- - Wednesday, November 6, 2019

The last time the baseball team from Washington won the World Series, Calvin Coolidge was in the White House.

That would be the American League’s Washington Senators, who — 95 years ago in 1924 — defeated the New York Giants of the National League four games to three.

On Oct. 4, 1924, “Silent Cal” Coolidge became the first president to attend a World Series opener. He also threw out the ceremonial first pitch at Griffith Stadium. Coolidge invited the champion Senators to the White House — but not until 11 months later, shortly before the 1925 Series, in which the defending champions lost to the Pittsburgh Pirates four games to three.

On Monday, 9-1/2 decades later, the 2019 World Series champion Washington Nationals were feted for their victory over the Houston Astros at a White House now helmed by a president who no one would ever describe as “silent.” Indeed, some of the more controversial things Mr. Trump has said — and done — prompted Nationals relief pitcher Sean Doolittle to announce late last week that he wouldn’t be joining his teammates for their reception at the White House.

“There’s a lot of things, policies that I disagree with, but it has more to do with the divisive rhetoric and widening the divide in this country,” Mr. Doolittle said of his decision to shun the event, which became a regular tradition only much more recently, in the 1980s during the presidency of Ronald Reagan. (Since then, numerous championship athletes have snubbed White House invitations from presidents of both parties for a variety of reasons, ideological and otherwise.)



“At the end of the day, as much as I wanted to be there with my teammates and share that experience with my teammates, I can’t do it,” the liberal Mr. Doolittle told The Washington Post.

Neither, apparently, could six others from the 25-man World Series roster — third baseman Anthony Rendon, outfielders Michael Taylor and Victor Robles, and pitchers Joe Ross, Wander Suero and Javy Guerra. (Mr. Guerra said he didn’t attend because he’s planning his wedding this weekend, and it’s possible some of the others also had nonpolitical reasons for not going.)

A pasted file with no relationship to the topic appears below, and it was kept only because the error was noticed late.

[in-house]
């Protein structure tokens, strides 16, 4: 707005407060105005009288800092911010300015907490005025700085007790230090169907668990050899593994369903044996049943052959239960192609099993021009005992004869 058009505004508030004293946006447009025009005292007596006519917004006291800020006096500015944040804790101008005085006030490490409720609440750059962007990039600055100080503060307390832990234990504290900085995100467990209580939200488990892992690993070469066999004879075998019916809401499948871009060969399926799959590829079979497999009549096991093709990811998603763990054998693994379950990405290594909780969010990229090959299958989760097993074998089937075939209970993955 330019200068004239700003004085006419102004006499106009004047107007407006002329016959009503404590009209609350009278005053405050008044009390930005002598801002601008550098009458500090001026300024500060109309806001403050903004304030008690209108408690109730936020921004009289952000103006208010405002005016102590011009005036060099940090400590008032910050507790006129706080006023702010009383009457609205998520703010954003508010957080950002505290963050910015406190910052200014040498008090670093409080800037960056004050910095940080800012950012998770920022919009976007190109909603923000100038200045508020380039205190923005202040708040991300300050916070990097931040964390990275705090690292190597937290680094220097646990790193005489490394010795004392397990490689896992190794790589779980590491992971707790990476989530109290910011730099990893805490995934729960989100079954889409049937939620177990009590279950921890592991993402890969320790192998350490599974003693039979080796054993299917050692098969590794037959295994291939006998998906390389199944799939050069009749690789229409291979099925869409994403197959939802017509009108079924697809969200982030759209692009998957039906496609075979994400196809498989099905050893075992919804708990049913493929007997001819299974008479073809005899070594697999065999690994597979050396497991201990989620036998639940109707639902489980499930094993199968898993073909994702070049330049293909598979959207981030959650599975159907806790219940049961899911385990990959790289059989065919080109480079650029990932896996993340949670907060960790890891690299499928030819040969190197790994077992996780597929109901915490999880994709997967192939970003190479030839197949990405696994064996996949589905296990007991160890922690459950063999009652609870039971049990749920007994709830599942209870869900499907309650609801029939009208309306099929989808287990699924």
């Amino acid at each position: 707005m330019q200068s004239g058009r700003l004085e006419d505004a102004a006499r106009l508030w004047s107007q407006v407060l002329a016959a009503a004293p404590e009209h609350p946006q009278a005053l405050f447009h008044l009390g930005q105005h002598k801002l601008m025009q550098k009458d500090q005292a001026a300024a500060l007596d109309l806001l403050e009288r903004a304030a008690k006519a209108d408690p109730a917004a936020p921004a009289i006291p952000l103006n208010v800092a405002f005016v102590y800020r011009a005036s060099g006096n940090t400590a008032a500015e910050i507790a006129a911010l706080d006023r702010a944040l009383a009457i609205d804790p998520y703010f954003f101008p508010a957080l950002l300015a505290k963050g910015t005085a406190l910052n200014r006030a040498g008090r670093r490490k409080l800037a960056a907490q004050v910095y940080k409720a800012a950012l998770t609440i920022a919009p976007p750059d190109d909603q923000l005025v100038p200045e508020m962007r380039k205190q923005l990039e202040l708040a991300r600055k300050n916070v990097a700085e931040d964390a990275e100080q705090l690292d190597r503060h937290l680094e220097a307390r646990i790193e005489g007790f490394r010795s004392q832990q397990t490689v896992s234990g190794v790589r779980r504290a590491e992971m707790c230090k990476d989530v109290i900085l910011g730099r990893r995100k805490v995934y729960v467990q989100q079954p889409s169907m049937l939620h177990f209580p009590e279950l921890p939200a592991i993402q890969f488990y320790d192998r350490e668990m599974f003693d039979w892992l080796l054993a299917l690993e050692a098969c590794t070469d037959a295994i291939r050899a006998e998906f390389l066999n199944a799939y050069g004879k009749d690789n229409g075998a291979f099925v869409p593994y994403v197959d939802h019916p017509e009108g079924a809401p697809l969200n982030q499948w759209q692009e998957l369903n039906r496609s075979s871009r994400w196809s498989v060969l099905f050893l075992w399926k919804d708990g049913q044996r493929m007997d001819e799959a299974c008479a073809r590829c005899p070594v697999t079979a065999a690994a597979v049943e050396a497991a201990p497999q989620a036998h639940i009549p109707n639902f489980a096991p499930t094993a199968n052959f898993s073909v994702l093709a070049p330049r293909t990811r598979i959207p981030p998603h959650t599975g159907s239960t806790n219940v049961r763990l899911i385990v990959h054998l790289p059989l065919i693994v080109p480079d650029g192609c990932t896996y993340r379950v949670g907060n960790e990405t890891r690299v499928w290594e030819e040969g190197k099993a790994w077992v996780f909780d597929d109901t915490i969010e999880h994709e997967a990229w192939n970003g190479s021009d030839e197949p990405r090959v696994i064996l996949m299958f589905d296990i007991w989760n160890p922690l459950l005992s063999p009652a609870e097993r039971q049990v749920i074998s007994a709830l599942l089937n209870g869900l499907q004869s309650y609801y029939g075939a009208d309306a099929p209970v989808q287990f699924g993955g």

For those with a strong disdain for Mr. Trump, it was certainly their prerogative not to go, and it was perhaps just as well they didn’t. It would have been awkward and cast a pall on the event for the others, including manager Davy Martinez, General Manager Mike Rizzo and team owner Mark Lerner, who surely enjoyed the reception on the White House’s South Portico and South Lawn before a crowd of more than 5,000 under sunny autumn skies.

Catcher Kurt Suzuki donned one of Mr. Trump’s signature red Make America Great Again caps and was thanked with a bear hug by the president. First baseman Ryan Zimmerman presented him with a customized Nationals jersey bearing the name Trump and number 45. Mr. Zimmerman, the only player remaining from the team’s inaugural season in Washington in 2005, thanked the president for inviting them, calling it an “unbelievable honor.” He said the team would “like to thank you for keeping everyone here safe in our country and continuing to make America the greatest country to live in in the world.” Sadly but predictably, many on the intolerant left are now vilifying Messrs. Suzuki and Zimmerman for their embrace of Mr. Trump.

Those who boycotted over political disagreements with Mr. Trump should understand that the invitation to the White House is a recognition of their achievements, and that their presence doesn’t imply an endorsement of the policies of the president. The chief executive is honoring them, not the other way around. Even if one doesn’t support the occupant of the Oval Office, one should respect of the office of the presidency and the White House. An invitation from a president — any president — is a rare privilege accorded to precious few.

For what it’s worth, we would say the same thing about, for example, Boston Bruins goalie Tim Thomas, who refused to go the White House during the presidency of Barack Obama after his team won the NHL’s Stanley Cup in 2011, or the Green Bay Packers’ Mark Chmura, who declined to meet with Bill Clinton after his NFL team’s 1996 Super Bowl win. Unless the Nationals win the World Series again, albeit during the tenure of a future president more to their liking, Mr. Doolittle and his cohorts likely will not get another opportunity to visit the White House. It’s more their loss than Mr. Trump’s.

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